As the appeal was for the grant of summary judgment, the Louisiana Court of Appeal, Fifth Circuit would review the judgment from the beginning, or de novo. The Court of Appeal noted that “the party moving for summary judgment bears the burden of proof.” La. C.C.P. art. 966(C)(2). Therefore, Mr. Cusimano had the burden of showing that the defendants were liable for his injuries. 

asphalt-clouds-daylight-730662-1024x683Guardrails serve a life-saving function on our roads. Their placement on dangerous curves or in front of bodies of water can turn a deadly accident into a routine fender bender. Unfortunately, guardrails cannot be on every section of road. Local and state government agencies are only obligated to place them where they can prevent foreseeable accidents from happening. But, some situations are nearly impossible to predict, especially in cases where the vehicle was not following the road for a long period of time before the accident. With the help of an excellent attorney, St. Charles Parish was able to avoid liability to an injured driver after one of these unpredictable situations.

Dustin Schexnayder, Sr. was driving himself to work on Bonnet Carre Spillway Road (“Spillway Road”) in St. Charles Parish. While driving westbound, Mr. Schexnayder drove off Spillway Road and traveled about 126 feet in the grass next to the road. His car then went airborne and ran into a rock embankment. He could not remember any details of the accident and no witnesses were present.

The accident caused Mr. Schexnayder to become mentally incompetent. Therefore, he was represented by a curator in eventual lawsuit brought against St. Charles Parish, the St. Charles Parish President, the St. Charles Parish Council, the State of Louisiana, The United States Army Corps of Engineers (“USCOE”), and the United States of America. In the lawsuit, Mr. Schexnayder claimed that roads were missing proper shoulders and guardrails and because of the lack of these safety measures his accident turned out worse than it should have. Specifically, Mr. Schexnayder pointed to USCOE request for guardrails in the area of the accident which was denied by Parish employees.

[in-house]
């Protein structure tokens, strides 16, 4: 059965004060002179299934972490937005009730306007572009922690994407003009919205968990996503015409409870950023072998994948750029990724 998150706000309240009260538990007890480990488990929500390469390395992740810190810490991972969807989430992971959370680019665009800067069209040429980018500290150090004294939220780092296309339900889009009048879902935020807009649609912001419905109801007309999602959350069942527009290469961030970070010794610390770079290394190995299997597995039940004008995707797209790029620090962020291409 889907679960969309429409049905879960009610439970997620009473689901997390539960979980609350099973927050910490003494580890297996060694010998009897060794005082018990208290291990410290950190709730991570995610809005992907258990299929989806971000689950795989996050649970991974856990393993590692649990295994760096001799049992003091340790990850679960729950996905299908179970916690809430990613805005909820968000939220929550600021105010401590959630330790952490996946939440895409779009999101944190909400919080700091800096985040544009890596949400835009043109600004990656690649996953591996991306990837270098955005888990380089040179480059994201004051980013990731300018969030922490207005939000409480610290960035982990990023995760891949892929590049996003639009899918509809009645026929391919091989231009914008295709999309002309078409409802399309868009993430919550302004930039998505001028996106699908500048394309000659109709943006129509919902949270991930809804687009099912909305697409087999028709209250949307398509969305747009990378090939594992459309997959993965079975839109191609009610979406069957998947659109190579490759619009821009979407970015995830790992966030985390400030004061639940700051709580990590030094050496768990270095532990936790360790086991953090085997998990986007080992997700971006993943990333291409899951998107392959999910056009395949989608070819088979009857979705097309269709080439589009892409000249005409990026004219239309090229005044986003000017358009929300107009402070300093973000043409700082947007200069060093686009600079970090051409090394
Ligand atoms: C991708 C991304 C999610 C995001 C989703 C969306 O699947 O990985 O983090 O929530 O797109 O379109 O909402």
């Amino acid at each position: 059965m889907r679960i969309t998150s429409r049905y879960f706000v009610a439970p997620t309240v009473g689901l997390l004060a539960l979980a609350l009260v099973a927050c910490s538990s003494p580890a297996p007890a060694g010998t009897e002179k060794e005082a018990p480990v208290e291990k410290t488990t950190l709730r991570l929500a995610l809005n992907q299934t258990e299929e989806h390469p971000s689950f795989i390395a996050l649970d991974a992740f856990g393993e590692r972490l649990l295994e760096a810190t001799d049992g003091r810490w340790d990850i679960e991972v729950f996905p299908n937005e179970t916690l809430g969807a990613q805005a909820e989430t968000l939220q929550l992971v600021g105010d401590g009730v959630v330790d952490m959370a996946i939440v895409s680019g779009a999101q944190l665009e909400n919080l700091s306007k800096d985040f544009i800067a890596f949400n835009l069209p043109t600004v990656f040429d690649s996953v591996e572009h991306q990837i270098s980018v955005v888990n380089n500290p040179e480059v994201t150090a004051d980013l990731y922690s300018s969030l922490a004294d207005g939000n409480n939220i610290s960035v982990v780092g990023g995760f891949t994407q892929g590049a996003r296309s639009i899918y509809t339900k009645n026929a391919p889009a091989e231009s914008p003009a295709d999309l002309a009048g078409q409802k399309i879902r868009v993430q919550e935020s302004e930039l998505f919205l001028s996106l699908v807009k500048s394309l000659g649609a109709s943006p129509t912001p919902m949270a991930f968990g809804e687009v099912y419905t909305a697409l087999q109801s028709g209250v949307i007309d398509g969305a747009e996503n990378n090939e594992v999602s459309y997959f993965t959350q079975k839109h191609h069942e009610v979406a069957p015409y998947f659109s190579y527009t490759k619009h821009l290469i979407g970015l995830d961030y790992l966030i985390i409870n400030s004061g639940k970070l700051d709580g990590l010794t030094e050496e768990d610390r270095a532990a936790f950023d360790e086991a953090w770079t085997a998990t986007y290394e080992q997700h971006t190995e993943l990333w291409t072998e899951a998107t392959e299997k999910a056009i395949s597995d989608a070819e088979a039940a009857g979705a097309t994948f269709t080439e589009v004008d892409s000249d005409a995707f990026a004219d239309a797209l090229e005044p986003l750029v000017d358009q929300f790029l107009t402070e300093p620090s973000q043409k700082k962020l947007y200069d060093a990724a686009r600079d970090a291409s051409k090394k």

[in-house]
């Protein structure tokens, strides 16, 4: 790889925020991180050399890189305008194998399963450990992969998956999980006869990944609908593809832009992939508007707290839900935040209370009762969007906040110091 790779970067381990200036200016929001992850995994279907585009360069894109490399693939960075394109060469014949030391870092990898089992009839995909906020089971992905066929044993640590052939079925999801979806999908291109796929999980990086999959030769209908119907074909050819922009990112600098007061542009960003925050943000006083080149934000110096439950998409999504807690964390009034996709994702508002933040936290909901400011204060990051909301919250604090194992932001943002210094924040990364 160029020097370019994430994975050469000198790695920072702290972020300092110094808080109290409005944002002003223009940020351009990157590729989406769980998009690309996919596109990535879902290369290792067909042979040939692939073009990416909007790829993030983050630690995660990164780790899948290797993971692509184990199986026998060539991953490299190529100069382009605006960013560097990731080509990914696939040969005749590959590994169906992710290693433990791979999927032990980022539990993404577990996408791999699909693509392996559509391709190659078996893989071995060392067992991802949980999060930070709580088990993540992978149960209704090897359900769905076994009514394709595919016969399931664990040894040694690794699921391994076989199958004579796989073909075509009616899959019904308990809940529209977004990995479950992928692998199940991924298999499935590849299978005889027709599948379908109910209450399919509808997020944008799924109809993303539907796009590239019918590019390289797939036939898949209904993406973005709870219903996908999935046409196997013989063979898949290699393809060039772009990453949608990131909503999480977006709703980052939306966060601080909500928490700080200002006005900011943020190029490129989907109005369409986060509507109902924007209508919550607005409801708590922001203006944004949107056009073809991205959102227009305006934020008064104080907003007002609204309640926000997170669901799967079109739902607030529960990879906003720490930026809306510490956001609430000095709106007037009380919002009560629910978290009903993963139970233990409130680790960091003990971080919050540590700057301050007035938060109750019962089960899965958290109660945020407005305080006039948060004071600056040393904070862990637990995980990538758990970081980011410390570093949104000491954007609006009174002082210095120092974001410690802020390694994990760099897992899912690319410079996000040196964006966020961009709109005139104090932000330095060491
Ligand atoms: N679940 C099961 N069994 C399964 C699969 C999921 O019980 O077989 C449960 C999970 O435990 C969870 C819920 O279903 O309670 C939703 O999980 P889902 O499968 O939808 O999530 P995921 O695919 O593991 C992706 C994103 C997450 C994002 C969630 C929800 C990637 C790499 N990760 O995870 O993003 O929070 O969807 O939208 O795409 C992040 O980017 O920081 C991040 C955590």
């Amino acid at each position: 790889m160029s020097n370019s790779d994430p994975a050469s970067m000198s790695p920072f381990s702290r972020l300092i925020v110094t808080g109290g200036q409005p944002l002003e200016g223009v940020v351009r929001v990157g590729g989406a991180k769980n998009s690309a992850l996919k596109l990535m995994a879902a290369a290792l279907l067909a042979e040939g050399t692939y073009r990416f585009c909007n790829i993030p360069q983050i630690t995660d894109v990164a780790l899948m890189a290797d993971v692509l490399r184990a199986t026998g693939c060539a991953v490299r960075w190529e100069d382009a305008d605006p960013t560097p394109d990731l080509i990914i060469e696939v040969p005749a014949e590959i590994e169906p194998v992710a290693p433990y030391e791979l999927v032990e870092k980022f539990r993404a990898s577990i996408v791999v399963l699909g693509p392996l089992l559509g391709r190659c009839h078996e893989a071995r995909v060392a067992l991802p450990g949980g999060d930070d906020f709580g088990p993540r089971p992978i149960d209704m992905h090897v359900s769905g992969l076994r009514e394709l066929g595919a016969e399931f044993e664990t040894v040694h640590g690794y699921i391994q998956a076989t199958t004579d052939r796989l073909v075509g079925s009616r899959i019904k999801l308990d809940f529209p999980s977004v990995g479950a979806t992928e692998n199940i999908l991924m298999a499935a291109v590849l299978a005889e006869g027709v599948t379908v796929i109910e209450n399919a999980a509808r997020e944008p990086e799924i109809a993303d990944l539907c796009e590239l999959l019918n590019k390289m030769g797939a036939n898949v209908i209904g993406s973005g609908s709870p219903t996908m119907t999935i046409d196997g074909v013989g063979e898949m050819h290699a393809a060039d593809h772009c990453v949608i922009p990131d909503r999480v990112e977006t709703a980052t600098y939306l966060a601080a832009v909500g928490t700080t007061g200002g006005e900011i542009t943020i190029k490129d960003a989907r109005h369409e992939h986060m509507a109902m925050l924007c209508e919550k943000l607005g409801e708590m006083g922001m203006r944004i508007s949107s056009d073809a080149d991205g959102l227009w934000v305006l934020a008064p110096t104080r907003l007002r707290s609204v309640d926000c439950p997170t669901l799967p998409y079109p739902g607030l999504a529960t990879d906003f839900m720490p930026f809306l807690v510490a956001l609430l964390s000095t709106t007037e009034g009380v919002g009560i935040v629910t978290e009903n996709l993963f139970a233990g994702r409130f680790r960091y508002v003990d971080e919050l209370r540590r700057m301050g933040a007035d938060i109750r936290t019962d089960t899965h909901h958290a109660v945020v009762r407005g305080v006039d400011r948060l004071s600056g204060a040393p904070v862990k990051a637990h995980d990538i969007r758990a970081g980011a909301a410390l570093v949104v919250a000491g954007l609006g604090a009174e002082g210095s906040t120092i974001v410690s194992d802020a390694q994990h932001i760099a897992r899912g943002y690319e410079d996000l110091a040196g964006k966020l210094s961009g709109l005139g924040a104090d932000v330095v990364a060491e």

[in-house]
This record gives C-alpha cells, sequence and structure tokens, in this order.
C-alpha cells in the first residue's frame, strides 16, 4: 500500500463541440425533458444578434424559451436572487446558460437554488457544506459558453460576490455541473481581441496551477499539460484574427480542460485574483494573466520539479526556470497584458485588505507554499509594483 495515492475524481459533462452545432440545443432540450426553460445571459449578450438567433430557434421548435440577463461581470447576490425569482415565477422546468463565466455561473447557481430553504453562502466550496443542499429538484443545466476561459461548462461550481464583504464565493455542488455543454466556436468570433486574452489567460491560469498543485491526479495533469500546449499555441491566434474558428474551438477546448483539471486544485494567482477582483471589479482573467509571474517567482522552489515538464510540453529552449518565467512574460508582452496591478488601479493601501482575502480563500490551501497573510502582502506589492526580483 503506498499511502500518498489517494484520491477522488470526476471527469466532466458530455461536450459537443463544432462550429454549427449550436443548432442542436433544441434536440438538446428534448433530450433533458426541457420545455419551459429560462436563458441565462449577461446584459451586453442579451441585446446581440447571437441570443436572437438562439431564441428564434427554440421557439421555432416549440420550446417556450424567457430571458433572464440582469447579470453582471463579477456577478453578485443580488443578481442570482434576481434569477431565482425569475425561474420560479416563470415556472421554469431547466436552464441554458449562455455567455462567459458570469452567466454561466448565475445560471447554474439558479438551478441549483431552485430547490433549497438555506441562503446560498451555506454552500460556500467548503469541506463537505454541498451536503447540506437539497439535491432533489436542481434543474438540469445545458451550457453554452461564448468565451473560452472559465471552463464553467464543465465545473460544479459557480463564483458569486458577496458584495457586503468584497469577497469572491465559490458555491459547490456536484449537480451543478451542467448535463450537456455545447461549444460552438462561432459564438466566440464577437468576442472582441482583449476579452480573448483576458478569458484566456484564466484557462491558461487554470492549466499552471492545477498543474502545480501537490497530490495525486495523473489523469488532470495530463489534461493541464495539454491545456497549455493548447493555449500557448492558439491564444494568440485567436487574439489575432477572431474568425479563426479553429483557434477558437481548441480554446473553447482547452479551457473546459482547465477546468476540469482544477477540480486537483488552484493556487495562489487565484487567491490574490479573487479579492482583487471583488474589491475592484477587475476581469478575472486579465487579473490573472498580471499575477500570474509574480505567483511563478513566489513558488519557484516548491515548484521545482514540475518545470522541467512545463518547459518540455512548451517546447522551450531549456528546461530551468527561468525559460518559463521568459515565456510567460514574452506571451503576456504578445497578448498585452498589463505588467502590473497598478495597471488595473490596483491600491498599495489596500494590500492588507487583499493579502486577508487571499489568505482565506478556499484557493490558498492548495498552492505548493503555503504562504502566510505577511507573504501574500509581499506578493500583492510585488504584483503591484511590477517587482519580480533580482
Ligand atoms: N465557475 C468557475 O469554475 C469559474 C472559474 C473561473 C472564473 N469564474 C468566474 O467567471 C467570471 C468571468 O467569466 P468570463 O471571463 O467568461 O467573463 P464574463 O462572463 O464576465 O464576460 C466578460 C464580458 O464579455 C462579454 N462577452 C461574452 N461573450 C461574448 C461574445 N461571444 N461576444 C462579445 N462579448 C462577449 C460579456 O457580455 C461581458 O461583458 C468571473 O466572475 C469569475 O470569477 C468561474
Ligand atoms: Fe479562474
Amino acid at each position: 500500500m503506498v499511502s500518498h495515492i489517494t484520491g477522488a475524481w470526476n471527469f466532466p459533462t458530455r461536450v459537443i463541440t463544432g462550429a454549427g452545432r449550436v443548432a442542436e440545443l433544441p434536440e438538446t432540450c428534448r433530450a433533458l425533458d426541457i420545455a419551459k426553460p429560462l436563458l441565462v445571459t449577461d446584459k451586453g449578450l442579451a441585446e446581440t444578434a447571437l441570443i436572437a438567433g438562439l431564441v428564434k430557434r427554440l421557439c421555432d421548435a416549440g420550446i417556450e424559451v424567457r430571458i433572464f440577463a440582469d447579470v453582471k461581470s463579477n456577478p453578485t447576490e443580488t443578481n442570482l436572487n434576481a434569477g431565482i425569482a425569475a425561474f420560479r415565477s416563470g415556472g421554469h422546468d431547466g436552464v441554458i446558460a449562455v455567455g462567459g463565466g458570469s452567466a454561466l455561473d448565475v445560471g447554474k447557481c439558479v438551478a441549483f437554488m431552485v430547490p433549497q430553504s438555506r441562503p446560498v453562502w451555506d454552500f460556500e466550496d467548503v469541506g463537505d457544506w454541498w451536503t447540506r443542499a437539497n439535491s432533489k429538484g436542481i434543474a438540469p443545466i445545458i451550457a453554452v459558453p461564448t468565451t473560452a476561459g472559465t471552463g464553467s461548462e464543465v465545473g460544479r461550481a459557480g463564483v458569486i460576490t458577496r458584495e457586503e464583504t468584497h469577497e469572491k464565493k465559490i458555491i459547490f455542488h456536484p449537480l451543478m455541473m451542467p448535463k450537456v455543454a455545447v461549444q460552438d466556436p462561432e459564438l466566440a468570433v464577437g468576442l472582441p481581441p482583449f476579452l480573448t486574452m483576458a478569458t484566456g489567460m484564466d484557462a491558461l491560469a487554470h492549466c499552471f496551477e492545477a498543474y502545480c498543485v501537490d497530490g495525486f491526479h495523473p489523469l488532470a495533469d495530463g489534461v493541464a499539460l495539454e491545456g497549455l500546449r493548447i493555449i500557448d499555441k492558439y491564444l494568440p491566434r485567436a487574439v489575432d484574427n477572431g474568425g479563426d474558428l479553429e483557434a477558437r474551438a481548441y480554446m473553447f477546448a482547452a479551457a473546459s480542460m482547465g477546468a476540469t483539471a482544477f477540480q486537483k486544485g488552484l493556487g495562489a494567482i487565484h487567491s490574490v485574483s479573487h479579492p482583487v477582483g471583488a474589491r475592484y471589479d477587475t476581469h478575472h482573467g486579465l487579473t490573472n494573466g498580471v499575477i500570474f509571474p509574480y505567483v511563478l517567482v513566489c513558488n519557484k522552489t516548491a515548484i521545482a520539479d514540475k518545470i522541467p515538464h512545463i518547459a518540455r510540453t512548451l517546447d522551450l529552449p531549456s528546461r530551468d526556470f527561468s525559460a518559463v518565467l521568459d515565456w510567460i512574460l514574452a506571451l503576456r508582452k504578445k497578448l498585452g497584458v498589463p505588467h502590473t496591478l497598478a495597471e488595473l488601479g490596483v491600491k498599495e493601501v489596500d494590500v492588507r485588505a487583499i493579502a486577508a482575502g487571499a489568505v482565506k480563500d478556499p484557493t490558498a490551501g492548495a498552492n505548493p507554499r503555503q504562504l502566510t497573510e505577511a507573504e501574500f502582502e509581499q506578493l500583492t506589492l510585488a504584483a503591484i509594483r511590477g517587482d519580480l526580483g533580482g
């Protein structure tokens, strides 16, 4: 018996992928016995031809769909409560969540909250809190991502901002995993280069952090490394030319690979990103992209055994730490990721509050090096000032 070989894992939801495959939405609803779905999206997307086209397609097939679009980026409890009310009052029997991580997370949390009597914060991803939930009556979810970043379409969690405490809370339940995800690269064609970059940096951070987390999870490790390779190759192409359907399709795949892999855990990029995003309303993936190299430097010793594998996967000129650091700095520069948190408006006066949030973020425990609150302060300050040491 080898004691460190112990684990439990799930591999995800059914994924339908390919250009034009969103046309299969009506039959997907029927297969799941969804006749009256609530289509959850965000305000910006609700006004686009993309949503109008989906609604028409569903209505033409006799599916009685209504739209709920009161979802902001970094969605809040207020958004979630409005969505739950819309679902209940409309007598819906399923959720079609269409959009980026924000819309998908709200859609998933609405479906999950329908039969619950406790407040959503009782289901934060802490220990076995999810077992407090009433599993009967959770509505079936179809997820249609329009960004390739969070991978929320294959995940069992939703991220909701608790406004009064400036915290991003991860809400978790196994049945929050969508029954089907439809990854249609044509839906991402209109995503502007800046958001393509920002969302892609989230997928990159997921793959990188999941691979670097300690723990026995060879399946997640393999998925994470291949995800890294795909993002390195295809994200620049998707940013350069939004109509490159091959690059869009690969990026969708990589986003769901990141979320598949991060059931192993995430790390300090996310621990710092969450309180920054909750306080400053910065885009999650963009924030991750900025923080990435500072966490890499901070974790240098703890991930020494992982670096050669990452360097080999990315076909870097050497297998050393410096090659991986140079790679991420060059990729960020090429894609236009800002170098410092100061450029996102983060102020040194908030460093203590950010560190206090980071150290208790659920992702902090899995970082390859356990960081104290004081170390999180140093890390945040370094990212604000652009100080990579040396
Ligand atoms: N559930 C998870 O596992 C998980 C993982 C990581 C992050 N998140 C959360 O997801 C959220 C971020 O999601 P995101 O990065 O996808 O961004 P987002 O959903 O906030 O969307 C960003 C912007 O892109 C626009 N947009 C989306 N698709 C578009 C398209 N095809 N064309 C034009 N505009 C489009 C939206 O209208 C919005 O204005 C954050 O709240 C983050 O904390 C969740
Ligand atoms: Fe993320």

clearing-desolation-destruction-4451-1024x683Accidents can come from the most unexpected of circumstances and result in life altering consequences. Here, a man suffered severe injuries while driving to the local convenience store to purchase a cup of coffee, when a rotten tree from a resident’s yard fell and struck his vehicle.

The victim, 52-year-old Rodney Caldwell, filed a lawsuit against property owner Michael Jones and ANPAC Insurance Company, Jones’ insurance provider. The lawsuit was filed in Lincoln Parish. Caldwell was awarded special and general damages totaling $12,186. However, after being awarded damages for his claim, Caldwell appealed the amount he received in general damages, which totaled $4,000, claiming that the amount was not sufficient compensation for his injuries. On appeal, the Second Circuit Court of Appeals agreed to increase Caldwell’s amount in general damages to $15,000. 

Ordinarily, when assessing damages, the judge or jury have discretion to determine what is a sufficient amount to award the victim. La C.C. art. 2324.1. When determining general damages, the court takes into account the victim’s pain and suffering, loss of physical enjoyment, and other losses of life or lifestyle which cannot be definitively measured in monetary value. McGee v. A C and S, Inc., 933 So. 2d 770 (La. 2006)